Fast Food Flicks
“I try to give them a dream,” he explains. The fact is that Hollywood’s cultural capital is strongest in those countries that have not yet had time to find a completely distinct voice. Cinema-going has not been a common practice in Vietnam for long and even now older generations tend not to go to the cinema (45 and older account for less than one percent of the estimated market). With little of its own cinematic history to draw on, it is only natural to seek inspiration in the most widespread and popular foreign exports, but that is not to say that the Vietnamese heart beneath it all has been muted.
Son calls his film a “Vietnamese hamburger”: American on the outside but with Vietnamese meat. As he tells it, the film juggles an exterior that speaks to its audience, one that is recognizably part of a genre that people can gravitate towards but does not sacrifice the integrity that will make a local audience respond to its message.
The most obvious facet of this hybrid composition is the relationship itself. The union of a couple separated by such an important age gap (17 and 35) is more likely to inspire shock than laughter for many Western viewers. It is not simply the difference in age, after all the stereotype of the older wealthy man with a younger woman is far from over, but the fact that the girl in this instance is still a minor has pushed keyboard warriors to spray vitriol online. The relationship is unsatisfactory to most Western palettes but, then, it’s not a story set in their world. The ‘Americanized’ world that the story depicts is only a veneer, the relationships beneath it speak to Vietnamese concerns, and an age gap of that nature is, well, less shocking. Hoang is a rich man from an educated family. So, he’s a bit older, but it’s not the gargantuan problem it would be if he wasn’t already coming from such a respectable and wealthy background.
For Son the film that he made isn’t about exploring this taboo for its moral implications. Em Chua 18 is not so heavy and the Vietnamese audience prefers it that way. The main focus of the film is on relationships, across different categories. The film’s relationships are of young love, innocent love, erotic passion, parental love, unrequited love, jealousy, envy and a host of others, but the film is not a treatise, it’s a comedy. The quirks of these relationships are the source of most of the film’s humour: a father who wants to connect with his daughter and tries to act younger, the infantile silliness of glorifying the prom and, of course, the problem of dating someone who is still legally a child.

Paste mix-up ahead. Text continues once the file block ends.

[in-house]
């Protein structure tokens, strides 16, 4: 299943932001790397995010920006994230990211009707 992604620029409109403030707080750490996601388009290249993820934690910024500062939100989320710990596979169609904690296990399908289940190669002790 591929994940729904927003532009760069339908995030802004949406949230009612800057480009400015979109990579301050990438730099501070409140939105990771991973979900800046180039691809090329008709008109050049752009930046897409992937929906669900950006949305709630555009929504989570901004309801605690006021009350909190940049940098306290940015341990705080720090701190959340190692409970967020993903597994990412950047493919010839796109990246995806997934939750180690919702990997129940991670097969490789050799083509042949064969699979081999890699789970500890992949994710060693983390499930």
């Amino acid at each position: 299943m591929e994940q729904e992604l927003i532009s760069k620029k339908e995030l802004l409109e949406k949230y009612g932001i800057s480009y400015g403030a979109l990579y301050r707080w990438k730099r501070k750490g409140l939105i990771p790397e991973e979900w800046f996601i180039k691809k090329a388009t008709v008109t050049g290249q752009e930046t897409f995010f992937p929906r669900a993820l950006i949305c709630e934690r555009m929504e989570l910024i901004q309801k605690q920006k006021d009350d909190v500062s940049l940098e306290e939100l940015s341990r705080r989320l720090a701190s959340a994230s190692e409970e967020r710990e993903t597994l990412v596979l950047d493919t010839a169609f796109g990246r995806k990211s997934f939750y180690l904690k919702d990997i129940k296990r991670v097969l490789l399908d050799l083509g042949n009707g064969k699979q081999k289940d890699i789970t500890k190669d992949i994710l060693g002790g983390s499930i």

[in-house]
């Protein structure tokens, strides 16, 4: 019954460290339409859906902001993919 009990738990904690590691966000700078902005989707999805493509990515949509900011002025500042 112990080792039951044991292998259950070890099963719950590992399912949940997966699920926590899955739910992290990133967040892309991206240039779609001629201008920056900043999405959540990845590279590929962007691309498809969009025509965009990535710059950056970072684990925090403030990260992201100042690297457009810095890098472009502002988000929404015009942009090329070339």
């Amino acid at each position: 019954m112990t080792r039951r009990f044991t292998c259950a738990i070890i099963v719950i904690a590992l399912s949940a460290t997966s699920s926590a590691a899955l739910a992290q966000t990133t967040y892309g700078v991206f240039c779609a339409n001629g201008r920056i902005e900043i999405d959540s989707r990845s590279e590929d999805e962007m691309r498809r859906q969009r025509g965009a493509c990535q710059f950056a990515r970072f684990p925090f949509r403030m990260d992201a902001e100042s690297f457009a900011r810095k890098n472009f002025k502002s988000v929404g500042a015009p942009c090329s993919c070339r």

The way the characters speak, their fears and their habits have a Vietnamese flavor, but the film translated beautifully. I don’t mean that the subtitles are actually well-written (though Son has showered them with praise) but that the humor is universal. Like all good stories, everyone watching will recognize elements from their own life reflected here, whether it be in the awkward attempts to appear fashionable and young in the old, forceful and in control for the young, or just the frustration of seeing a whole day’s events conspire against you.
The universality of these themes has already caught the attention of the international market: rights to make remakes have already been bought in
India, China and South Korea. The ‘Vietnamese Hamburger’ as well as other fast food flicks, Son explains, are still very popular. Hollywood churns out one superhero movie after another in an endless cycle of pretty monotonous consumer-friendly distraction sludge. Movies, like any other business, respond to the needs of the market. Em Chua 18 has broad appeal but it manages not to dissolve into tired, humdrum, recycled scenes. There’s a lot of heart, a very charming cast and a lot to laugh about. It’s a film that you may think you’ve seen up until you’ve actually got it in front of you.
So what comes after? The success of Em Chua 18 has already set the gears in motion for a sequel set for a release around April 2018. The audience asks and it shall receive.